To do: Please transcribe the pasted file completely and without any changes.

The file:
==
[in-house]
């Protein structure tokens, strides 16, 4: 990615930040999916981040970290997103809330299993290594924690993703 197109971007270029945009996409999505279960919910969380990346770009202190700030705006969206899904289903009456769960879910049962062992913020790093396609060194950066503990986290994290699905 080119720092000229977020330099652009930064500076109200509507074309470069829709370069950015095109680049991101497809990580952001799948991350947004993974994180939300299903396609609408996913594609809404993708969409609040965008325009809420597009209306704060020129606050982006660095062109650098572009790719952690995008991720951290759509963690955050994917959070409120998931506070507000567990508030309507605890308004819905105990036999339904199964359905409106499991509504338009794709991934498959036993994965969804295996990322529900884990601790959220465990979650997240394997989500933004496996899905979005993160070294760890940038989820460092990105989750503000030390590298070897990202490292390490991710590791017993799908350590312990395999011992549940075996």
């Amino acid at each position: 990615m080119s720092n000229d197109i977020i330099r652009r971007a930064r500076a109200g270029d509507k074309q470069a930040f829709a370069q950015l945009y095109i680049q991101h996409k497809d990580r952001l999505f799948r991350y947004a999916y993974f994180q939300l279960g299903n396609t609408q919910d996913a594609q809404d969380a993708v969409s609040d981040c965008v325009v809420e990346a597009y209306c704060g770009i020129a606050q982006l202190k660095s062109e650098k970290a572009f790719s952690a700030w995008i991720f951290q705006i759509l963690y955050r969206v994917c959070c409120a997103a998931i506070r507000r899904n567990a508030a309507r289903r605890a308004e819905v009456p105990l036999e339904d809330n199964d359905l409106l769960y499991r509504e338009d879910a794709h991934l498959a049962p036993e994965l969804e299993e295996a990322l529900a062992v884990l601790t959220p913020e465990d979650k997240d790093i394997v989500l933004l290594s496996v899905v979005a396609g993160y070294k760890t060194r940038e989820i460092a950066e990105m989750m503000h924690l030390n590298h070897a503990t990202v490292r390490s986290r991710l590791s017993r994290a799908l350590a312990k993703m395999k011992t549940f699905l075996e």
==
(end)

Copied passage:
[in-house]
């Protein structure tokens, strides 16, 4: 990615930040999916981040970290997103809330299993290594924690993703 197109971007270029945009996409999505279960919910969380990346770009202190700030705006969206899904289903009456769960879910049962062992913020790093396609060194950066503990986290994290699905 080119720092000229977020330099652009930064500076109200509507074309470069829709370069950015095109680049991101497809990580952001799948991350947004993974994180939300299903396609609408996913594609809404993708969409609040965008325009809420597009209306704060020129606050982006660095062109650098572009790719952690995008991720951290759509963690955050994917959070409120998931506070507000567990508030309507605890308004819905105990036999339904199964359905409106499991509504338009794709991934498959036993994965969804295996990322529900884990601790959220465990979650997240394997989500933004496996899905979005993160070294760890940038989820460092990105989750503000030390590298070897990202490292390490991710590791017993799908350590312990395999011992549940075996």
């Amino acid at each position: 990615m080119s720092n000229d197109i977020i330099r652009r971007a930064r500076a109200g270029d509507k074309q470069a930040f829709a370069q950015l945009y095109i680049q991101h996409k497809d990580r952001l999505f799948r991350y947004a999916y993974f994180q939300l279960g299903n396609t609408q919910d996913a594609q809404d969380a993708v969409s609040d981040c965008v325009v809420e990346a597009y209306c704060g770009i020129a606050q982006l202190k660095s062109e650098k970290a572009f790719s952690a700030w995008i991720f951290q705006i759509l963690y955050r969206v994917c959070c409120a997103a998931i506070r507000r899904n567990a508030a309507r289903r605890a308004e819905v009456p105990l036999e339904d809330n199964d359905l409106l769960y499991r509504e338009d879910a794709h991934l498959a049962p036993e994965l969804e299993e295996a990322l529900a062992v884990l601790t959220p913020e465990d979650k997240d790093i394997v989500l933004l290594s496996v899905v979005a396609g993160y070294k760890t060194r940038e989820i460092a950066e990105m989750m503000h924690l030390n590298h070897a503990t990202v490292r390490s986290r991710l590791s017993r994290a799908l350590a312990k993703m395999k011992t549940f699905l075996e």